NEWS
By John Fritze, The Baltimore Sun | July 10, 2014
The federal government will run out of money to deal with the influx of Central American children crossing the U.S. border illegally this summer if lawmakers fail to approve $3.7 billion in emergency funds, Homeland Security Secretary Jeh Johnson told a Senate panel Thursday. Meanwhile, federal officials planned to assess a former Army Reserve site in Westminster as a possible shelter for some of the children, according to a document obtained by The Baltimore Sun. The Obama administration has considered - and rejected - three other sites in Maryland.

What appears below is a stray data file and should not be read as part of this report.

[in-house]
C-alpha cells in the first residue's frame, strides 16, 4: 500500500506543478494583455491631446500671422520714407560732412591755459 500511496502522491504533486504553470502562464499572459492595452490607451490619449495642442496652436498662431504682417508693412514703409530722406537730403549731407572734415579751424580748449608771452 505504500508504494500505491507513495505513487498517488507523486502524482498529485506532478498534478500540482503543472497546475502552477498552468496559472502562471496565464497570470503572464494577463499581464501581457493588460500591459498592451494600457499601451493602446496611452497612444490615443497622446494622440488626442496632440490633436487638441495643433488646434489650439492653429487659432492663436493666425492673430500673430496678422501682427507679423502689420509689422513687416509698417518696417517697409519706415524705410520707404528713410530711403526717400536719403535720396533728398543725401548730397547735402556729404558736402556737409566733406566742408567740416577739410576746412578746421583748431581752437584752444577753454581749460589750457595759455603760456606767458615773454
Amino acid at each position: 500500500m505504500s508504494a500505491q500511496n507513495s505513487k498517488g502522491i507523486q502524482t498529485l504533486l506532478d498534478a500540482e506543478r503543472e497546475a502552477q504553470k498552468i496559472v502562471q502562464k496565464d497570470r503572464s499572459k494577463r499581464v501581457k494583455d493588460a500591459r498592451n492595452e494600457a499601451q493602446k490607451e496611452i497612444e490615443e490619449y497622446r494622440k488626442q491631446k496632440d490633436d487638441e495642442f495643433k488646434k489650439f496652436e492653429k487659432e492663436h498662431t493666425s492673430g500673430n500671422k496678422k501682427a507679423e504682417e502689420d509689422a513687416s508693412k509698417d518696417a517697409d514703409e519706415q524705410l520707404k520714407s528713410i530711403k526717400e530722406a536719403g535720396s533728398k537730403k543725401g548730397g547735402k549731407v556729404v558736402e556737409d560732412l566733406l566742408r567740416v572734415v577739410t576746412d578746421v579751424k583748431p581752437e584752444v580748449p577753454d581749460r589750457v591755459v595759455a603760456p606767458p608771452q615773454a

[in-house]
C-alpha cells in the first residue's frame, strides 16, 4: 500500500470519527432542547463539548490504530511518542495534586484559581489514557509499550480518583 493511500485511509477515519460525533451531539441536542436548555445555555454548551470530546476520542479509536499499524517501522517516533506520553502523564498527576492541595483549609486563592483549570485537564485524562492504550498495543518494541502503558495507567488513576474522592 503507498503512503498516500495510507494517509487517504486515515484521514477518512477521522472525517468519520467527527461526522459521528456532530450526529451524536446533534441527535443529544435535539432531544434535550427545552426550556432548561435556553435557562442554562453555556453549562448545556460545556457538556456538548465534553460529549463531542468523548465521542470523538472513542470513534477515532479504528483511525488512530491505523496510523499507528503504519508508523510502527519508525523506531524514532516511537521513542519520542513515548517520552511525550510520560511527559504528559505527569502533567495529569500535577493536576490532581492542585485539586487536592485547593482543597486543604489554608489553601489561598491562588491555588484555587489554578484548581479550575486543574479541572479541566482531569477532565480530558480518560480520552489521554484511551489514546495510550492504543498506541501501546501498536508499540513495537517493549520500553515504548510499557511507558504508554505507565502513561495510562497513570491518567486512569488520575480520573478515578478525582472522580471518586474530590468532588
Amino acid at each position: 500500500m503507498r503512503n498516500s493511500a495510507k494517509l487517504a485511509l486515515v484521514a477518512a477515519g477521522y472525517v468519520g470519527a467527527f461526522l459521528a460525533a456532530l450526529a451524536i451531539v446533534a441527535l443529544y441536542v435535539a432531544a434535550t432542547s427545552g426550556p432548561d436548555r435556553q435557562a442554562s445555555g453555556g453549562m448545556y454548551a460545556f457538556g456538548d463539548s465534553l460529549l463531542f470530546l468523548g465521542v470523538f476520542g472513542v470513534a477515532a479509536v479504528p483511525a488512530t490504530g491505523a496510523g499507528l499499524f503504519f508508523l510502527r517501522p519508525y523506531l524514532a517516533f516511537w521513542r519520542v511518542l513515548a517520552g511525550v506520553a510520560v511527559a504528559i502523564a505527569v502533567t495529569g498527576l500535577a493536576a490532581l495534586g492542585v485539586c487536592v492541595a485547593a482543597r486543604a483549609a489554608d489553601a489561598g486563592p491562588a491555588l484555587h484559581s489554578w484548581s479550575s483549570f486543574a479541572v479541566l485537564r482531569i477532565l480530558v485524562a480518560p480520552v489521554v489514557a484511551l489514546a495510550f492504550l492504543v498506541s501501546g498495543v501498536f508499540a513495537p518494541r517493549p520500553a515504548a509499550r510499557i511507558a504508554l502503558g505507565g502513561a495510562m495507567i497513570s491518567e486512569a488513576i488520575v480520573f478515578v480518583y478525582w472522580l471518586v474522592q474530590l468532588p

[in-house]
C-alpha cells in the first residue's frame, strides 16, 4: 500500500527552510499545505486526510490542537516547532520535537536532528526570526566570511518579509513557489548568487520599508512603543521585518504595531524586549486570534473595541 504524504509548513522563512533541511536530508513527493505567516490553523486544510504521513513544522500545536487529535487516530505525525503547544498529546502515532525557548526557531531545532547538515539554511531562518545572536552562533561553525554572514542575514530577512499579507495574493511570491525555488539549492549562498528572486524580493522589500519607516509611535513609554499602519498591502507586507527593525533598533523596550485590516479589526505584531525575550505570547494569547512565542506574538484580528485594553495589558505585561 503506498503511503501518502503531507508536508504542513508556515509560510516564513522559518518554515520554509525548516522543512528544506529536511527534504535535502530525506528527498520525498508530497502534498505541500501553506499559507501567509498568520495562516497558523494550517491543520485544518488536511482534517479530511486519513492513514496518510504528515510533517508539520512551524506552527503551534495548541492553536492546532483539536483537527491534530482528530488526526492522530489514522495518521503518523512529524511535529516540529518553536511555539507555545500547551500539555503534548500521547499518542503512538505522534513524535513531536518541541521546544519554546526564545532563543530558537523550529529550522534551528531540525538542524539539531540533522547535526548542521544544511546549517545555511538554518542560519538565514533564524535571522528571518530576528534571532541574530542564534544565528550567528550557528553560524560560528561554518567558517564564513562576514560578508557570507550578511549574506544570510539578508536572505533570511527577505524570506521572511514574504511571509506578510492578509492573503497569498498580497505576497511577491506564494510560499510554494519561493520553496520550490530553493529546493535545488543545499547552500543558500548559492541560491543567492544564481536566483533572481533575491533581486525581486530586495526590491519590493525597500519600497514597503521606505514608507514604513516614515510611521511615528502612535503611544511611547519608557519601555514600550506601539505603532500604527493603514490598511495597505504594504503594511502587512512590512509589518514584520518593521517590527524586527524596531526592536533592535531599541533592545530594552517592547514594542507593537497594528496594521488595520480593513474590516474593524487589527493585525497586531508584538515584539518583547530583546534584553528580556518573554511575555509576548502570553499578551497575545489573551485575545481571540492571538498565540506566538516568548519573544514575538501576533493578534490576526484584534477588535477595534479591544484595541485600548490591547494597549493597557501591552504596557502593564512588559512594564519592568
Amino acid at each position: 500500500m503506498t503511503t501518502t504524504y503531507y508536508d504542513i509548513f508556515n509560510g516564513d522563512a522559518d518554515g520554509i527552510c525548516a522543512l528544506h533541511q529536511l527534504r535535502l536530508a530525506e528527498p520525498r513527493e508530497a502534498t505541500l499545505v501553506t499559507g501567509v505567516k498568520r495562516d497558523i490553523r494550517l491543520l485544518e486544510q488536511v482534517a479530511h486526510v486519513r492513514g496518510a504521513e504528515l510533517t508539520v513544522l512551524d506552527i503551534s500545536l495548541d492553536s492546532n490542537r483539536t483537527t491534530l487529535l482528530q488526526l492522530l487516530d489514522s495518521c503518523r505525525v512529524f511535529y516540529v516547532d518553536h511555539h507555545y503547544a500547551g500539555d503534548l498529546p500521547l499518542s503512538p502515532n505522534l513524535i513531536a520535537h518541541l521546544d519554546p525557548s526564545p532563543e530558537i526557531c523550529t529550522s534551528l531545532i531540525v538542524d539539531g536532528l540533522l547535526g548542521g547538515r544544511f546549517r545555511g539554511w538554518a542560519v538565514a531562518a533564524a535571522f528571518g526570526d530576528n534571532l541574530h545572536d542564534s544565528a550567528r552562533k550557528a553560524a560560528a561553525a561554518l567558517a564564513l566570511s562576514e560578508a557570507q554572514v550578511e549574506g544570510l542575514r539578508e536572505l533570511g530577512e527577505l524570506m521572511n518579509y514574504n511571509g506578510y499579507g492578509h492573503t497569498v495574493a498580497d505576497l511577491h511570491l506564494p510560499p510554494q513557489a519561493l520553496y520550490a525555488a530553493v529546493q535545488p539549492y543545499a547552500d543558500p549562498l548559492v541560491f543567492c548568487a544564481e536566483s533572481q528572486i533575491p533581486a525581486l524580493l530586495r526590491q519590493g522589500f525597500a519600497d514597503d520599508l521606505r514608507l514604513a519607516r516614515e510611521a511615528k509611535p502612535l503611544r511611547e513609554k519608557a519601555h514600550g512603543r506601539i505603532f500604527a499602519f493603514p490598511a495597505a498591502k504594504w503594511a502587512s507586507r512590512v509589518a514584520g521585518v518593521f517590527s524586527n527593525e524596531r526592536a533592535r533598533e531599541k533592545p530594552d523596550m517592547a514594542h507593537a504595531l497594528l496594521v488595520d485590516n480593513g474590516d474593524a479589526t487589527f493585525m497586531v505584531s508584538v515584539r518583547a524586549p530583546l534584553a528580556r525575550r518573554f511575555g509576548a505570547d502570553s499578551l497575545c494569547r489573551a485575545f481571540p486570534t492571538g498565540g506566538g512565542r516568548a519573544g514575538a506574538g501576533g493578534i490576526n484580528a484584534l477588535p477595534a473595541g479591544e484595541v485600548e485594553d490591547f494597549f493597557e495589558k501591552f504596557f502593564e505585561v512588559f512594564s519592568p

NEWS
By Alison Knezevich, The Baltimore Sun | June 26, 2014
Baltimore County plans to shorten shelter stays, increase outreach to people on the streets and expand job-seeking help under a 10-year plan to reduce homelessness. Helping people find a path to self-sufficiency was the focus as county officials and advocates unveiled the long-term plan Thursday. They want to break stereotypes, too. "We have to educate our county residents that homelessness isn't the guy panhandling on the street," County Executive Kevin Kamenetz said. Kamenetz described being shocked after hearing a few years ago from a man he grew up with.